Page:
by Kyle Evers | Columnist
Money is what makes the world go round.
Of course, this is not true in the physical sense, but when it comes to our everyday lives, money is one of, if not the biggest things that motivates our daily actions. Which, in reality, is beyond sad, but that is an issue for another article.
However, as we hurtle towards the upcoming election, it pays—no pun intended—to look at the role of money when it comes to paying for political campaigns and how the cash flow, or lack thereof, impacts the race.
Senator Kamala Harris of California dropped out of the presidential race on Dec. 3. According to the New York Times, Harris cited the lack of financial resources needed to continue in the race as her reason for dropping out. And this point of financial stability in presidential campaigns is a big one. With Michael Bloomberg and Tom Steyer both running for the Democratic nomination, there are now two billionaires competing amongst the rest of the field, not to mention the huge war chest that President Trump’s campaign has amassed for the upcoming campaign cycle. And money has become a major point of tension on the Democratic trail.
According to The Hill, Senator Elizabeth Warren has taken shots at both Steyer and Bloomberg, accusing them of buying their way into their election because of their wealth. And maybe she has a point. But the problem is, money runs every campaign and every election that occurs in this country—and that is the point. All of the current candidate’s campaigns run on money. If there is no money, as witnessed by the Harris campaign, the race grinds to a halt. And while Senator Warren can complain about the money factor all she wishes to, it is part of politics. In some ways, she should realize that, without money, her own campaign would cease to exist.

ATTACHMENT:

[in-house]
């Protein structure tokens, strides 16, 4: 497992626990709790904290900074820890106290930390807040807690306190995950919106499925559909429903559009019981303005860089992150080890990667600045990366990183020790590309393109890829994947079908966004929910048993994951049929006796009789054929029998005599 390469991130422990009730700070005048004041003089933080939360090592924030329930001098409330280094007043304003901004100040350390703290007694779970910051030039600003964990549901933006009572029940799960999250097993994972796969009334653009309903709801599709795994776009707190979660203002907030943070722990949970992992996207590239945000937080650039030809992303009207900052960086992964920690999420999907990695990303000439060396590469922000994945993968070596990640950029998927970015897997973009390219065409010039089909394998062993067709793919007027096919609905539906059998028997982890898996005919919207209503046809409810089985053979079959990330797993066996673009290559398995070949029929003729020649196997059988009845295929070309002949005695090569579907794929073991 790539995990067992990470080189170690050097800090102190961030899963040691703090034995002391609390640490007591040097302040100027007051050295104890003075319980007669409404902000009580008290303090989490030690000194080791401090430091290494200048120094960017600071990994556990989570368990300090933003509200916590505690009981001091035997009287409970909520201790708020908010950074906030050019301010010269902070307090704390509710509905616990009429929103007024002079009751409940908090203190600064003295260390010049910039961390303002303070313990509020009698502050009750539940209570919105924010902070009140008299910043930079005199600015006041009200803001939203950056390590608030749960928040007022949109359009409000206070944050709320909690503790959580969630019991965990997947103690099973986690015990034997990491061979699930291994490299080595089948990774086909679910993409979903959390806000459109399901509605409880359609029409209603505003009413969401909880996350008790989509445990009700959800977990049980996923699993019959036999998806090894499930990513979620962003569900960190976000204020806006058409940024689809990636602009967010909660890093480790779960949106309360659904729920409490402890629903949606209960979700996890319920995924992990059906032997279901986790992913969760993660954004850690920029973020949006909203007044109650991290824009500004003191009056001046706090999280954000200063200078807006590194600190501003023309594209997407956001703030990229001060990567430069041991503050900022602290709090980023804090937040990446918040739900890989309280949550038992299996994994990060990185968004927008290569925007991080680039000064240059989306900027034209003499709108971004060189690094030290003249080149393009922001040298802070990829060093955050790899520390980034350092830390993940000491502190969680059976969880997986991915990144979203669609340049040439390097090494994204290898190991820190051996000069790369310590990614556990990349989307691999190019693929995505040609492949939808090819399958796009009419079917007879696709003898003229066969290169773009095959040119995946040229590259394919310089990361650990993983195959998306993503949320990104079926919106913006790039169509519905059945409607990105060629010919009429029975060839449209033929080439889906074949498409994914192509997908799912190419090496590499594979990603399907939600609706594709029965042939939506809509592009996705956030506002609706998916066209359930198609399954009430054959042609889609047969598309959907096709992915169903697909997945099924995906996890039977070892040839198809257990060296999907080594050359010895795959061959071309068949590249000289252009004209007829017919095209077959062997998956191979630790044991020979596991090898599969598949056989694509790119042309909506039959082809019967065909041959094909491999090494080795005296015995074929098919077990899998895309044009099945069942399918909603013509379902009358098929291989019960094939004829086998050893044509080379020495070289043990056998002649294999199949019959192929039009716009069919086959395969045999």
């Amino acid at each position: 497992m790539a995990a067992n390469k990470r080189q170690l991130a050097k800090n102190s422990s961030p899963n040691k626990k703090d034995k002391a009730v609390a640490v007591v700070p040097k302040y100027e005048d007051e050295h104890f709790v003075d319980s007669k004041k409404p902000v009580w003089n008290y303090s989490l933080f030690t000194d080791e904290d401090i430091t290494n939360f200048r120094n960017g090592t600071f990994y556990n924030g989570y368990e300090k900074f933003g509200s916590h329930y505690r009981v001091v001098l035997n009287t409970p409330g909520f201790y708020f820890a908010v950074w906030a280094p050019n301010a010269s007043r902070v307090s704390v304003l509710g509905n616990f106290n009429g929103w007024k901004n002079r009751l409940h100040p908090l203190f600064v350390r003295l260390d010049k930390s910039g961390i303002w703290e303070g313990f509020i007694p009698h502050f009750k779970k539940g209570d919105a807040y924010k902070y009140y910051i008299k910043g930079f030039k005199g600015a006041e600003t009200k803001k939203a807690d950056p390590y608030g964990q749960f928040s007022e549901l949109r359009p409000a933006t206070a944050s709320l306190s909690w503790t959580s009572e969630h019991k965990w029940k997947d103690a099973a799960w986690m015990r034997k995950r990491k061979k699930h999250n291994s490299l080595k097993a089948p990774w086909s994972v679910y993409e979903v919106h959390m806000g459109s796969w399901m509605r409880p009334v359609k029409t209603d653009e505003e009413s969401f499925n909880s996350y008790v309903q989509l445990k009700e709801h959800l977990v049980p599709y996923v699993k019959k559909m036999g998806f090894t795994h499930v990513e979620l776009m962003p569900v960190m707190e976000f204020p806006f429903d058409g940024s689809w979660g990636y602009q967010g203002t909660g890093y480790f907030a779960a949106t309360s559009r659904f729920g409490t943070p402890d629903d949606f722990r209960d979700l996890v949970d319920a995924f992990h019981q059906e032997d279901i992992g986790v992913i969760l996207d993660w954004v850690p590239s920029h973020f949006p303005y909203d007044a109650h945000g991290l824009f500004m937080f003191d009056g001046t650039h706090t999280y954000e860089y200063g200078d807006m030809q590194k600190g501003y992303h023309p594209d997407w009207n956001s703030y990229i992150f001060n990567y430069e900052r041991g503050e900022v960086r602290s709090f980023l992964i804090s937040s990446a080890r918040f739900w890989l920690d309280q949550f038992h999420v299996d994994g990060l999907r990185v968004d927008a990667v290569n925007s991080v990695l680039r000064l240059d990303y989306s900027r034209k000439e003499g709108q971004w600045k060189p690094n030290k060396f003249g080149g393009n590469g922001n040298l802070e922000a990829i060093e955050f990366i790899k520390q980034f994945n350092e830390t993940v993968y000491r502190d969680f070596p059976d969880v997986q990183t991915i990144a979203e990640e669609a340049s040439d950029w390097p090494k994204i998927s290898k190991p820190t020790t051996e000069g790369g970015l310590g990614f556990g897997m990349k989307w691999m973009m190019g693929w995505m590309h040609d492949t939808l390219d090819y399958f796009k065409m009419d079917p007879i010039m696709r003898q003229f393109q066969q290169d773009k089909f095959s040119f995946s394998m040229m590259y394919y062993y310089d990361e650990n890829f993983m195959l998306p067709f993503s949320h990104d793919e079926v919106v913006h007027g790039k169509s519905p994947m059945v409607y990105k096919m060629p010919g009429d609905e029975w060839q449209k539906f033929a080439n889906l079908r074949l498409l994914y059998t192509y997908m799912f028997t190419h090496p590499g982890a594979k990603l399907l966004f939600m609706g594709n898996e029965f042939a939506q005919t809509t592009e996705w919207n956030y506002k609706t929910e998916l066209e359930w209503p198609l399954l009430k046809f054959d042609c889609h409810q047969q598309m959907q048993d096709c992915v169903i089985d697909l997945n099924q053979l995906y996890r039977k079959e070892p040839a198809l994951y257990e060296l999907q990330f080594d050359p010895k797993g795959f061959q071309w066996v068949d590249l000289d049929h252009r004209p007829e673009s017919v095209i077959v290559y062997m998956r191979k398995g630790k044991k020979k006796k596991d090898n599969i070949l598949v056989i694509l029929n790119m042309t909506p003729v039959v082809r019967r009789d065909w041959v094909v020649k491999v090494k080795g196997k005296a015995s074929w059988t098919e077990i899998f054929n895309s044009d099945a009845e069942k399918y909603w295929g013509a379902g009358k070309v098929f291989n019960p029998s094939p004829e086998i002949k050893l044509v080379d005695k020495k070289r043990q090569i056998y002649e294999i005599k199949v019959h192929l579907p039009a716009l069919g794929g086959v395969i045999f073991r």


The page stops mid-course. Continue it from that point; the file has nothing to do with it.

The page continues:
According to the Federal Election Commission, the Warren campaign has spent almost $70 million in the time span of 2017 to now. The Steyer campaign in the same time span, has spent over $200 million, currently the most by any Democratic candidate receiving public donations. And according to NBC, the Bloomberg campaign spent at least $40 million on the initial ad campaign. Overall Bloomberg has spent almost $190 million. Money is key to a successful campaign, no matter who you are. And this can be seen playing out in the current political field. Warren has taken major hits in both the Iowa and New Hampshire caucuses. According to Real Clear Politics, as of Feb. 11 Warren is currently polling at 12.4%, Bernie Sanders is polling at 23.6%, Joe Biden is polling 19.2%, Bloomberg is polling at 14.2% and Pete Buttigieg is polling at 10.6%.
So why should we care? The bottom line is that money can win campaigns. But it takes more than just money to bring voters to the table. All we have heard from Warren for the past several months is how she will create healthcare for all by taxing the rich, and this most recent statement comes across as if those who have money should not run because they have an unfair advantage. Welcome to politics. Rather than complain about other people, start focusing on the fact that you need money just as much as they do. Especially as Warren falls further behind in the polls, her attacks on the billionaires will begin to fall on deaf ears as voters turn to those who pay more attention to them rather than the other candidates.